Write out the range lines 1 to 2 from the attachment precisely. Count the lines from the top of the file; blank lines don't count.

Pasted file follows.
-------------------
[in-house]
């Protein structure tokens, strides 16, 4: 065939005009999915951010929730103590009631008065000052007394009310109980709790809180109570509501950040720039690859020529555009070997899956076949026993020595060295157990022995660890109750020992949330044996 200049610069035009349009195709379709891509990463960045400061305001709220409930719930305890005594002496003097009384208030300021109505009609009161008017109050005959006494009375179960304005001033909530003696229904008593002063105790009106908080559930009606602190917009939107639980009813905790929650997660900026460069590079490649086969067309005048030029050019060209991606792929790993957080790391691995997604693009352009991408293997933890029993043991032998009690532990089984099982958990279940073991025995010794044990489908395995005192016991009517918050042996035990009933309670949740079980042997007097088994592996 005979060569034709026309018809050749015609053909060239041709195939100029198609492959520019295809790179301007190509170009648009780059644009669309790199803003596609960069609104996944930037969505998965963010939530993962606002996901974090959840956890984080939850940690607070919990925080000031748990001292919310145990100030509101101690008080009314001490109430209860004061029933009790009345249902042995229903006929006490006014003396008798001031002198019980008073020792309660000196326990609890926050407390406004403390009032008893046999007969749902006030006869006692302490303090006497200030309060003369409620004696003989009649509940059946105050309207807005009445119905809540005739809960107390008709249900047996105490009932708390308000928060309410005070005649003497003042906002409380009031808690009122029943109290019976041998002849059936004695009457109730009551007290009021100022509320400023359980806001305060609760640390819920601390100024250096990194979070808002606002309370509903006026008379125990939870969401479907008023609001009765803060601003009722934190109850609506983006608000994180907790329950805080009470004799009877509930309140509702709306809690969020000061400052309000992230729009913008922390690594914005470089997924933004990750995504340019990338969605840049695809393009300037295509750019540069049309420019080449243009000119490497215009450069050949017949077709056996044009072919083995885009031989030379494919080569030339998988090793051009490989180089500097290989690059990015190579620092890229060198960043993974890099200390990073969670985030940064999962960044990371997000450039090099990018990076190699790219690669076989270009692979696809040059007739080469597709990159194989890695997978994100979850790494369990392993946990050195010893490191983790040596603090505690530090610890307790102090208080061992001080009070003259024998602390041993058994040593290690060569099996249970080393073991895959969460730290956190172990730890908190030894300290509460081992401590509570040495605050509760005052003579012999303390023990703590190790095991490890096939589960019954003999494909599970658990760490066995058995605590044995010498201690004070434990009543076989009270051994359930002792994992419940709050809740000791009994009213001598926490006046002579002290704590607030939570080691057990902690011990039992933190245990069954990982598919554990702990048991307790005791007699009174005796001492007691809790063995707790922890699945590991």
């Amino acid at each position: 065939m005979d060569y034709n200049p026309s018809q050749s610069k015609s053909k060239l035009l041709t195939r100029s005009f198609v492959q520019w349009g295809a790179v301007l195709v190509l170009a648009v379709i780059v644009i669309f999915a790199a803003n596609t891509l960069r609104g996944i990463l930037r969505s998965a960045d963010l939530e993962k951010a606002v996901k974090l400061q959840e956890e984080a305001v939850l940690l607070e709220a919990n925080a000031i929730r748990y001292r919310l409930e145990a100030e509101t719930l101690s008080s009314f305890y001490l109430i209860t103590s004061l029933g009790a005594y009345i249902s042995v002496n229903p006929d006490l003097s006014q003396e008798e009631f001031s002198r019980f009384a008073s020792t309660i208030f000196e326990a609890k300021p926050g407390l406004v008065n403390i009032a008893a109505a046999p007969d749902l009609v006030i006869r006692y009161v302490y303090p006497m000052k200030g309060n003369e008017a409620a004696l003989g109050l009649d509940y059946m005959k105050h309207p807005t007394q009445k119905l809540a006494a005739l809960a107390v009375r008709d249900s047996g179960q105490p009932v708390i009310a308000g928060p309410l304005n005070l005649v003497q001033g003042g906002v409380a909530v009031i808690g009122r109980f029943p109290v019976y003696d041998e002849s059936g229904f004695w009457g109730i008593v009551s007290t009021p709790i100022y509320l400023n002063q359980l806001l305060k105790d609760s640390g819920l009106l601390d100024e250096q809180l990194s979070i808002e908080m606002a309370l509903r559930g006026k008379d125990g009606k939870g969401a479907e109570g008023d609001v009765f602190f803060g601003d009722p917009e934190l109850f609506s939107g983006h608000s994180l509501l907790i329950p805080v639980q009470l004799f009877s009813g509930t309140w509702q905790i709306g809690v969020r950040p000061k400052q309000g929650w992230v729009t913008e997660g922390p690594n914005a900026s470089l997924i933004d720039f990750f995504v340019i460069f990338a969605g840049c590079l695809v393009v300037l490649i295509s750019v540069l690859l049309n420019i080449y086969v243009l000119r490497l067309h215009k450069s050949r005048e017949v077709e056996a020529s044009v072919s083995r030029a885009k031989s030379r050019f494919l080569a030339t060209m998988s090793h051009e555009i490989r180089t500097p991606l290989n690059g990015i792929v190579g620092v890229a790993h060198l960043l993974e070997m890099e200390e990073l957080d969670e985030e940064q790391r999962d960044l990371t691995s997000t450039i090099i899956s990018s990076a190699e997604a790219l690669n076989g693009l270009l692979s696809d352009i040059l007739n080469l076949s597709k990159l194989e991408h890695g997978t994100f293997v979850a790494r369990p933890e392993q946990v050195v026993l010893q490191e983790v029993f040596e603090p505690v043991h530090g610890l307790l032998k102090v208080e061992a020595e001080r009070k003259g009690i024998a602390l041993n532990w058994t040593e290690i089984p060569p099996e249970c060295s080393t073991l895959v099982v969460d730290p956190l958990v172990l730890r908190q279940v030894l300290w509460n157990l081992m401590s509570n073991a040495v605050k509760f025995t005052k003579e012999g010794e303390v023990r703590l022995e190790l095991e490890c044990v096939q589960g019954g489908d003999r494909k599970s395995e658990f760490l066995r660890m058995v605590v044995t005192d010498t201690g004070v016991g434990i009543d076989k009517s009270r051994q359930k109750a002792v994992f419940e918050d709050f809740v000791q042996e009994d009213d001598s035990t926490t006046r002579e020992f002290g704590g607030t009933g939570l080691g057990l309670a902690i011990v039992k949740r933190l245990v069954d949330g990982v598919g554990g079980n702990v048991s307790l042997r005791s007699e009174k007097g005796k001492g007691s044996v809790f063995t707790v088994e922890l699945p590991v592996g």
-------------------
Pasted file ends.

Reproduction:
[in-house]
């Protein structure tokens, strides 16, 4: 065939005009999915951010929730103590009631008065000052007394009310109980709790809180109570509501950040720039690859020529555009070997899956076949026993020595060295157990022995660890109750020992949330044996 200049610069035009349009195709379709891509990463960045400061305001709220409930719930305890005594002496003097009384208030300021109505009609009161008017109050005959006494009375179960304005001033909530003696229904008593002063105790009106908080559930009606602190917009939107639980009813905790929650997660900026460069590079490649086969067309005048030029050019060209991606792929790993957080790391691995997604693009352009991408293997933890029993043991032998009690532990089984099982958990279940073991025995010794044990489908395995005192016991009517918050042996035990009933309670949740079980042997007097088994592996 005979060569034709026309018809050749015609053909060239041709195939100029198609492959520019295809790179301007190509170009648009780059644009669309790199803003596609960069609104996944930037969505998965963010939530993962606002996901974090959840956890984080939850940690607070919990925080000031748990001292919310145990100030509101101690008080009314001490109430209860004061029933009790009345249902042995229903006929006490006014003396008798001031002198019980008073020792309660000196326990609890926050407390406004403390009032008893046999007969749902006030006869006692302490303090006497200030309060003369409620004696003989009649509940059946105050309207807005009445119905809540005739809960107390008709249900047996105490009932708390308000928060309410005070005649003497003042906002409380009031808690009122029943109290019976041998002849059936004695009457109730009551007290009021100022509320400023359980806001305060609760640390819920601390100024250096990194979070808002606002309370509903006026008379125990939870969401479907008023609001009765803060601003009722934190109850609506983006608000994180907790329950805080009470004799009877509930309140509702709306809690969020000061400052309000992230729009913008922390690594914005470089997924933004990750995504340019990338969605840049695809393009300037295509750019540069049309420019080449243009000119490497215009450069050949017949077709056996044009072919083995885009031989030379494919080569030339998988090793051009490989180089500097290989690059990015190579620092890229060198960043993974890099200390990073969670985030940064999962960044990371997000450039090099990018990076190699790219690669076989270009692979696809040059007739080469597709990159194989890695997978994100979850790494369990392993946990050195010893490191983790040596603090505690530090610890307790102090208080061992001080009070003259024998602390041993058994040593290690060569099996249970080393073991895959969460730290956190172990730890908190030894300290509460081992401590509570040495605050509760005052003579012999303390023990703590190790095991490890096939589960019954003999494909599970658990760490066995058995605590044995010498201690004070434990009543076989009270051994359930002792994992419940709050809740000791009994009213001598926490006046002579002290704590607030939570080691057990902690011990039992933190245990069954990982598919554990702990048991307790005791007699009174005796001492007691809790063995707790922890699945590991």